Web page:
District 9 is essentially a powerful concoction of Independence Day and City of God. It addressed South Africa’s on-going issues with flair, potency, and panache.Elysium may not be as resonant or intriguing, but still contains many important messages and ‘f#ck yeah!’ moments. Here, Blompkamp has arguably established himself as this generation’s James Cameron. Taking on powerful stories and entertaining sci-fi action tropes, he stands above other budding sci-fi filmmakers (no offence, Joseph Kosinski). Unlike Kosinski’s Oblivion, Elysium triumphantly establishes itself when, where, and how it needed to. Thankfully, Elysium isn’t bogged down by slow pacing or a disengaging narrative. Like this year’s other sci-fi/apocalypse action flicks, Blompkamp’s film looks at humanity during a time of chaos, dystopia, and war. Unfortunately, considering the immense talent on display, Elysium doesn’t stand above 2013’s blockbuster crop. Blompkamp needed to bring originality and verve to this heavy-handed premise. This movie, if anything, proves he excels with visual composition and action-direction but should give his scripts more time to gestate. Like Cameron and George Lucas, Blomkmap’s reach exceeds his grasp during the script-writing stage. His screenwriting, though not terrible, throws too many contrivances and cheesy moments at the audience. Blompkamp’s filmmaking idiosyncrasies, however, are immensely gripping and sophisticated. This story, though blunt, is tangible and enthralling due to his purposeful yet glorious direction.
In fact, Elysium‘s greatest aspects are found in its dialogue-free moments. The movie opens with immaculate sweeping shots of Earth and Elysium. From a thematic standpoint, these scenic, vertigo inducing vistas are conclusive and thought-provoking. Blompkamp’s intention is, obviously, to draw parallels between Elysium‘s universe and our own. The stark contrast between the broken-down, ‘third-world’ Earth and pristine satellite-based ‘habitat’ is obvious yet momentous. From the first flashback onward, there are are a plethora of metaphors and symbols alluding to important events and current affairs. Discussing such issues as military/government control, the 99% vs. 1% feud, asylum seeking, equality, overpopulation, and Obama-care, Elysium is, somehow, more topical and overblown than Blompkamp’s previous works. One standout scene, in which Da Costa is confronted and beaten by robot policemen, looks into the treatment of minorities by authoritative forces. The problem, however, is that Blompkamp throws messages/conversation starters into the story without following through on them. His agenda is nowhere near as emotionally or thematically deep as it was in District 9. However, the movie’s greatest asset is Blompkamp’s attention to detail. Suited for I-MAX, his visual style is awe-inspiring and meaningful. Combing impressive practical effects with expansive yet efficiently used CGI, Elysium is a jaw-dropping and poignant sensory feast. Blompkamp also brings his affection for gore and advanced weaponry over from District 9. Featuring exploding bodies, creative action choreography, and unique technological devices (including an ailment-curing MRI scanner), Elysium may be 2013’s most imaginative big-budget movie.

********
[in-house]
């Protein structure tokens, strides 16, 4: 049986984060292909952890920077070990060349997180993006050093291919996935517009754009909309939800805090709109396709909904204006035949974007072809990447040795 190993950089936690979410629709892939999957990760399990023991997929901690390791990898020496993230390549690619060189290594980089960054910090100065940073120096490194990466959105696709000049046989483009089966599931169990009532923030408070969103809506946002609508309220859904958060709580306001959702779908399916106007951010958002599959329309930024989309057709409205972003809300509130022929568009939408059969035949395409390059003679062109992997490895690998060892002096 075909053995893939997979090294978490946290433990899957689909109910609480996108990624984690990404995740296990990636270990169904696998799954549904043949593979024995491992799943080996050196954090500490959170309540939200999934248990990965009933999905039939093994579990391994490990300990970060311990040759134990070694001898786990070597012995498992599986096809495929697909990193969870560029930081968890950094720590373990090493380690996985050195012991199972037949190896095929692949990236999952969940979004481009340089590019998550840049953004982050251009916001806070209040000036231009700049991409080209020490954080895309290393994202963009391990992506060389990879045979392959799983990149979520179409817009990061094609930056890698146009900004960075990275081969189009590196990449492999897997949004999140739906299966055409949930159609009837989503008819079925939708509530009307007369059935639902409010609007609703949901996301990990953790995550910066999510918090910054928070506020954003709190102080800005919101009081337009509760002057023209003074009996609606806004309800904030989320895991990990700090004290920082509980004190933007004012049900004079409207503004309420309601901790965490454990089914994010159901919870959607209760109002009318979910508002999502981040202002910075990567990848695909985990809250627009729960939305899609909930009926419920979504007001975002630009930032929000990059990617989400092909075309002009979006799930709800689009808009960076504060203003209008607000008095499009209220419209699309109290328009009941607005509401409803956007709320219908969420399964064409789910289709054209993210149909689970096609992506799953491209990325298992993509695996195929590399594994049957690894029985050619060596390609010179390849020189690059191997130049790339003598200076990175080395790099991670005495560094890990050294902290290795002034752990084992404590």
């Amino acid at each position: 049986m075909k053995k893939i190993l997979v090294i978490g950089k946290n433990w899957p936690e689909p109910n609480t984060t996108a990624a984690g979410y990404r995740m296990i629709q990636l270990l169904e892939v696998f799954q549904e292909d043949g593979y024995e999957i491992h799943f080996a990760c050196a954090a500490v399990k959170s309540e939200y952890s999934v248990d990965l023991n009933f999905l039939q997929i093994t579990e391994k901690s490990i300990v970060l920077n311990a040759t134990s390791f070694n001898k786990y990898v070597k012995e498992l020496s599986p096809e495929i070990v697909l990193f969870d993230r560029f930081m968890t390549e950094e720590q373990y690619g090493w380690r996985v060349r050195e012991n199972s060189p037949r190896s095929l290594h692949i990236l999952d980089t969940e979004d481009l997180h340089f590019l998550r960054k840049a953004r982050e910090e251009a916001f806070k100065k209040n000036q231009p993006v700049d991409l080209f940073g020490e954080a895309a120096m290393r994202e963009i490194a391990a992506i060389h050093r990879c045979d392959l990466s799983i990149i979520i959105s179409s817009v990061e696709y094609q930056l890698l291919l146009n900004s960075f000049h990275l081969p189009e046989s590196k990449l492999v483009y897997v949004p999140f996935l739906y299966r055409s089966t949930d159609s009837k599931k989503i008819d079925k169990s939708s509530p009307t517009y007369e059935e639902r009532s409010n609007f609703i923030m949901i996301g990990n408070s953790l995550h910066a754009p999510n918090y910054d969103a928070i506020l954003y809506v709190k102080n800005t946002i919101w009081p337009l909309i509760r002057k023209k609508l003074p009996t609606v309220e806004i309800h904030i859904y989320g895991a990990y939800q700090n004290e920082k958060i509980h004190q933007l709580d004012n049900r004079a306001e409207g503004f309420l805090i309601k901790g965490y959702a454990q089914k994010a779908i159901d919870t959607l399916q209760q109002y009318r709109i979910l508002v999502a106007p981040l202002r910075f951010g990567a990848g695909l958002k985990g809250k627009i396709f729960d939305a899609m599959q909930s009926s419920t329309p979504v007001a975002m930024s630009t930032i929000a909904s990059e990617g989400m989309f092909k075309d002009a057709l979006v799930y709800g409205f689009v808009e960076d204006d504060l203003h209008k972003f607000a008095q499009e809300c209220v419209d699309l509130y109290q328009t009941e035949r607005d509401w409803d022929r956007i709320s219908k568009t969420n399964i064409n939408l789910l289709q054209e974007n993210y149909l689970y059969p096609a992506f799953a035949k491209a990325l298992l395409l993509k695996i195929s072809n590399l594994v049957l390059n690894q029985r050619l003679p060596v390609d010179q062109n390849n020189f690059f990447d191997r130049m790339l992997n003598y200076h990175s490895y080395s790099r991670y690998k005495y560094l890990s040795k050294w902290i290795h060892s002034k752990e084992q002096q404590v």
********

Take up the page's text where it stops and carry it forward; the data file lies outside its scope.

“The only thing I can do to help you is leave, I promise you.” (Max (Matt Damon), Elysium).
This nostalgic yet competent fusion of 80s, 90s, and 00s sci-fi action flicks – specifically Total Recall, Blade Runner, Terminator 2:Judgement Day, and Children of Men – is bolstered by engaging action set-pieces. Blompkamp keeps the silliness to a minimum as the ‘junkyard meets Apple Store’ aesthetic, shaky-cam, and slo-mo push each sequence along. The shootouts and fistfights, making good use of Da Costa’s peculiar and iconic back-brace device, are thrillingly handled. Shot and edited with precision, the final set-piece becomes a sci-fi version of Mortal Kombat. Despite the explosions and lavish settings, it’s the performances that make Elysium whole. Despite Elysium‘s discomforting lack of wit and depth, the A-list actors, for the most part, elevate their archetypal characters. Able to inject magnetism and sympathy into any role, Damon becomes a likeable screen presence here. Despite his character’s abrasive personality, Damon’s physicality and compelling performance perk up the conventional role. Embodying polar-opposite characters in 2013 thanks to Elysium and Behind the Candelabra, his range and ambitiousness are commendable facets. As a desperate, lonely, and angry ex-government attack dog urgently needing a leash, Kruger is one of Elysium‘s many magnificent creations. His uncontrollable rage and psychotic tendencies liven up this earnest affair. Copley delivers another quirkily dark turn under Blompkamp’s direction. Unfortunately, Foster is under-utilised in a one dimensional and over-the-top role. It doesn’t help that the character’s villainous socio-political motivations are as bafflingly silly as her wavering accent.
Like many of 2013’s low-four-star blockbusters, Elysium has several outstanding concepts and memorable sequences. Making Blomkamp and Copley even bigger names, it pushes boundaries and showcases some talented individuals. Hopefully, Blompkamp will stay behind the camera rather than in front of the keyboard.
Verdict: An ambitious and jaw-dropping follow-up to District 9.